It's not just her. Pelosi heads a trio of septgenarian leaders, with Democratic Whip Steny Hoyer and Assistant Leader Jim Clyburn, who have held power since the last time Democrats took back the House majority, in 2006. Each is poised to move up a slot.
Democrats who want new leadership have been whispering about it for weeks, and on Wednesday, several Pelosi opponents announced their intent to run for the top posts.
"I've been saying for a long time that the Democratic Party leadership is in dire need of change," wrote Rep. Filemon Vela of Texas, one of two who wants to run for the No. 3 job of chief vote-counter. "Ya es tiempo de un cambio!" he echoed his statement in Spanish.
Another Democrat, Rep. Diana DeGette of Colorado, also jumped into the whip's race.
Both candidacies are a direct affront to Clyburn, the highest-ranking African-American in Congress, who is in line to become the whip. He announced his bid Wednesday, pledging to "make America's greatness apply fairly and equitably to all Americans."
Three others announced their runs for assistant leader, the new No. 4 post, including Rep. Ben Ray Lujan of New Mexico, the chairman of the campaign committee who helped lead his colleagues to the majority.
So far, though, no one has mounted a serious direct challenge to Pelosi, and some are reluctant to take on the first female speaker after an election that brought a record number of women to the polls and to the House.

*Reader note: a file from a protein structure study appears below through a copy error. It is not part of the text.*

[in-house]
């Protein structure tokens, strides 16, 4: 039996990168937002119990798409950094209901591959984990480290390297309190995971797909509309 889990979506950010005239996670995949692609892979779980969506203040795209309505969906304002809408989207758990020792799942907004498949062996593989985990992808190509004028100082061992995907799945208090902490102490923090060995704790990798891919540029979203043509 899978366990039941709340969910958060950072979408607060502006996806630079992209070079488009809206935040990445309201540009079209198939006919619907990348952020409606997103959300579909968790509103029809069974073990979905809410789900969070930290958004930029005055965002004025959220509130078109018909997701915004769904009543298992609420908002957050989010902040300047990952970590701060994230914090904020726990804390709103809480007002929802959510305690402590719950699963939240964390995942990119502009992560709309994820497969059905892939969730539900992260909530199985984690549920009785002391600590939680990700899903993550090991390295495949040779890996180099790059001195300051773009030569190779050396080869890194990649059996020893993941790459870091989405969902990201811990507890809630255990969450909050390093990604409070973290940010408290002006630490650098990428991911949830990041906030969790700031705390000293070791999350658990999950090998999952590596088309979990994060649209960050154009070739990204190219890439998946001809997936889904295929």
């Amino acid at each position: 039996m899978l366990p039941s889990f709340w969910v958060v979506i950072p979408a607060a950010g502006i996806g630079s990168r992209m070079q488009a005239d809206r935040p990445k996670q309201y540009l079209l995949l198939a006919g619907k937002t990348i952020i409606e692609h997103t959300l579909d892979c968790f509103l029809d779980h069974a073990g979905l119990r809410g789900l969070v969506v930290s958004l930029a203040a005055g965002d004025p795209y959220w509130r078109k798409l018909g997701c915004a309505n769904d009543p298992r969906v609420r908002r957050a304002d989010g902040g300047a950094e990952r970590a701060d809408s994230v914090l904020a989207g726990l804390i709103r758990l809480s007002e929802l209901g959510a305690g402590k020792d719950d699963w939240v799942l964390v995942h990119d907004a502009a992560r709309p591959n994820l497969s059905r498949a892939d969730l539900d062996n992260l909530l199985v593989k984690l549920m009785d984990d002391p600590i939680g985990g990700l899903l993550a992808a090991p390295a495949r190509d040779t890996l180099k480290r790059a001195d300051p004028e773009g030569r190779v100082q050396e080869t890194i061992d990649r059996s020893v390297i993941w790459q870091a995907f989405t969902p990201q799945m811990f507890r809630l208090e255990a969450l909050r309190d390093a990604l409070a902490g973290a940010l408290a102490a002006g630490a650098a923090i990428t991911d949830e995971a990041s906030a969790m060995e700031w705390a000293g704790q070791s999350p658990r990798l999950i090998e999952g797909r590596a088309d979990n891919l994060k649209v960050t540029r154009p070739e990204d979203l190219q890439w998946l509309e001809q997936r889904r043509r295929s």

"'Thank you for returning us to the majority. Now we want to say goodbye'? That's very difficult," said Rep. Gerry Connolly, D-Va. "But the math is very difficult for her, and it's inescapable."
Ohio Rep. Tim Ryan, who ran against Pelosi last year as a centrist alternative, said colleagues want to do what's best for the new members coming from districts that just flipped from Republicans. He said those Democrats need to be able to run for re-election in two years without being saddled with the GOP's attacks on Pelosi.
"The one thing that keeps emerging in the conversation is, What do we have to do to protect our new members?" Ryan said. "What are we doing to protect the majority makers?"
Fallout on the Republican side of the aisle is just as complicated, with Majority Leader Kevin McCarthy of California facing a challenge from conservative Rep. Jim Jordan of Ohio for the top spot in their shrunken ranks. Both said they will seek the job of minority leader.
Republican leadership elections are set for next week.
For Pelosi, Trump's endorsement Wednesday could be just what she needs to push past the naysayers and help neutralize the critics. He said he would be happy to help "supply her the necessary votes."
Pelosi appreciated the gesture but said she doesn't "deserve" to be speaker based on what she's done. "It's what you can do." She often says her fashion choices make a political statement, and her pink dress on Wednesday spoke volumes. She said, "I'm the best person to go forward to unify, to negotiate."